In this instance, my beef with the Humanists, who claim, as the anti-religion folks so frequently do, that this violates the State-church separation portion of the first amendment to the Constitution is this:  They say they don’t have a problem with the children doing a service project or that the service project is feeding starving people.  Their supposed issue is that it’s done at a church.  If that’s really the issue, maybe they should pony up some money and start up a service project that’s non-religious that accomplishes the same goal.  Unless and until there is a similar non-religious project for the schools to partner with, they need to shut the Hell up and leave the school alone.  Other than using religious terms for what they call the food boxes and symbols of their religion being seen by the children in the church, they are not being preached to or proselytized (based on the article).  If that is happening, then there is a valid complaint by the Humanists.  If not, get out of the way of kids learning to help others.


Yet Another Hollywood Overdose or My Beef with Sympathy for Fidiots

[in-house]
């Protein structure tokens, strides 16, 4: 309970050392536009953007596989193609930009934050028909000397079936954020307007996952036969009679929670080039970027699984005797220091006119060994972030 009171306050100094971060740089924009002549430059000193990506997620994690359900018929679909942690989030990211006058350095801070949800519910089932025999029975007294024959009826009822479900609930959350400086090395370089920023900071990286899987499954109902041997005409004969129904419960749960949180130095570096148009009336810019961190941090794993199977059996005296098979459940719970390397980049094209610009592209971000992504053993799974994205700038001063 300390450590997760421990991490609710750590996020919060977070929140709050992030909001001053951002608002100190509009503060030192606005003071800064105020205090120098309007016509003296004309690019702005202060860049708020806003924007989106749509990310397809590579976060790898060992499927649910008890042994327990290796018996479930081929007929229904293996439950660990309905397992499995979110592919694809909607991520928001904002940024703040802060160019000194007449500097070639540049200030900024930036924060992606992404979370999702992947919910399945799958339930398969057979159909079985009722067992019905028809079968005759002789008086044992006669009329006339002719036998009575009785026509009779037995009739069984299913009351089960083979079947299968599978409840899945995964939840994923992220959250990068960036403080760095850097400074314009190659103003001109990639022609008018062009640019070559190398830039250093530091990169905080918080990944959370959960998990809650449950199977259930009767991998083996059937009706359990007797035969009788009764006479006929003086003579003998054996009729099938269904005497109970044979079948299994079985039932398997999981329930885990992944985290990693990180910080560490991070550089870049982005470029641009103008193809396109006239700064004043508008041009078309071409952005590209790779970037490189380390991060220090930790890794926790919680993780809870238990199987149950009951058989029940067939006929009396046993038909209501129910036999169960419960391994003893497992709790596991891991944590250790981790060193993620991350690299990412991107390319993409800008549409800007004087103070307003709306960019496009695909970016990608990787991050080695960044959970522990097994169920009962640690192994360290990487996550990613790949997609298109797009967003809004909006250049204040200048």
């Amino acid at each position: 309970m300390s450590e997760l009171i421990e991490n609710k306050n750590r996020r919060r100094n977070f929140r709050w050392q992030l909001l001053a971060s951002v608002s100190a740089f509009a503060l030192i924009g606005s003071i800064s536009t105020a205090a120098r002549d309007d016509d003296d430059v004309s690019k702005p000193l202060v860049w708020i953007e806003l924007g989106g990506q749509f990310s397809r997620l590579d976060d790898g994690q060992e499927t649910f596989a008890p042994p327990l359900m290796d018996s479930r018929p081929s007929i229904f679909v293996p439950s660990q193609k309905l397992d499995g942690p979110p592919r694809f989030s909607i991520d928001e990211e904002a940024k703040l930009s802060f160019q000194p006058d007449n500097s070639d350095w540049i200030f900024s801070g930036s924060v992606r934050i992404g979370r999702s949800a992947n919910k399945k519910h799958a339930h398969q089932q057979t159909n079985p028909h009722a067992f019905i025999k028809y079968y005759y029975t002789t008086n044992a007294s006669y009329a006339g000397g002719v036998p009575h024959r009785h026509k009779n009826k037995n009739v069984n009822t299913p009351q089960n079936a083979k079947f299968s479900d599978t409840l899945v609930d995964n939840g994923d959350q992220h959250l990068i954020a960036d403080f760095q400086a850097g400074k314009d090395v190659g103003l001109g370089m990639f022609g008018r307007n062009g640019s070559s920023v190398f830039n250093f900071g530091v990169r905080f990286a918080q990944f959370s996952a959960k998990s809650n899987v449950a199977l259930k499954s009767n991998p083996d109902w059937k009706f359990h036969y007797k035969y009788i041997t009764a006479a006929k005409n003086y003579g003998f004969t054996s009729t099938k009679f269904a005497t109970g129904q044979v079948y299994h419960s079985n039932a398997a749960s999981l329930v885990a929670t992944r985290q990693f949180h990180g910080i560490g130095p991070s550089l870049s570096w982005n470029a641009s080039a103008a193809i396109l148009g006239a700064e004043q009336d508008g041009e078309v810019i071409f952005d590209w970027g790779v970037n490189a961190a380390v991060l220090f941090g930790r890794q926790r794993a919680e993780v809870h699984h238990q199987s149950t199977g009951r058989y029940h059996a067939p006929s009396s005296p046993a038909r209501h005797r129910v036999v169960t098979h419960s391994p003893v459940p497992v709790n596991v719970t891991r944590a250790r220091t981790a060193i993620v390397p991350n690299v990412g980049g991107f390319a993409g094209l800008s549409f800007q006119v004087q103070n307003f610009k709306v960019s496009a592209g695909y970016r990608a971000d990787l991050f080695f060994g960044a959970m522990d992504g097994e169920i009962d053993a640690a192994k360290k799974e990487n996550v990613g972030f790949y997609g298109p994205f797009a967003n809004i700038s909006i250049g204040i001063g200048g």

I know this is going to come off as harsh, derisive, mean-spirited and make me look like a huge ass hole to a lot of people, but I’m really damned tired of all the outpouring of emotion and sadness when some dumb ass “star” overdoses on drugs and/or alcohol.  I’m sorry that they will have to be written out of your favorite television show, that you won’t get to watch them walk down the red carpet again, that you won’t see interviews of them on TV or the supermarket rags as you go to checkout, that we won’t be fascinated by their wit and charm and intellect as they spout off on this or that topic on which they aren’t experts, and that you’ll now never have the chance to run into them in an airport or on the street.  Generally speaking, these “stars” have nothing to do with our lives other than being on a show or two that we watch.  Too many of them are prima donnas and pricks who think they deserve special treatment because they are overpaid to entertain us.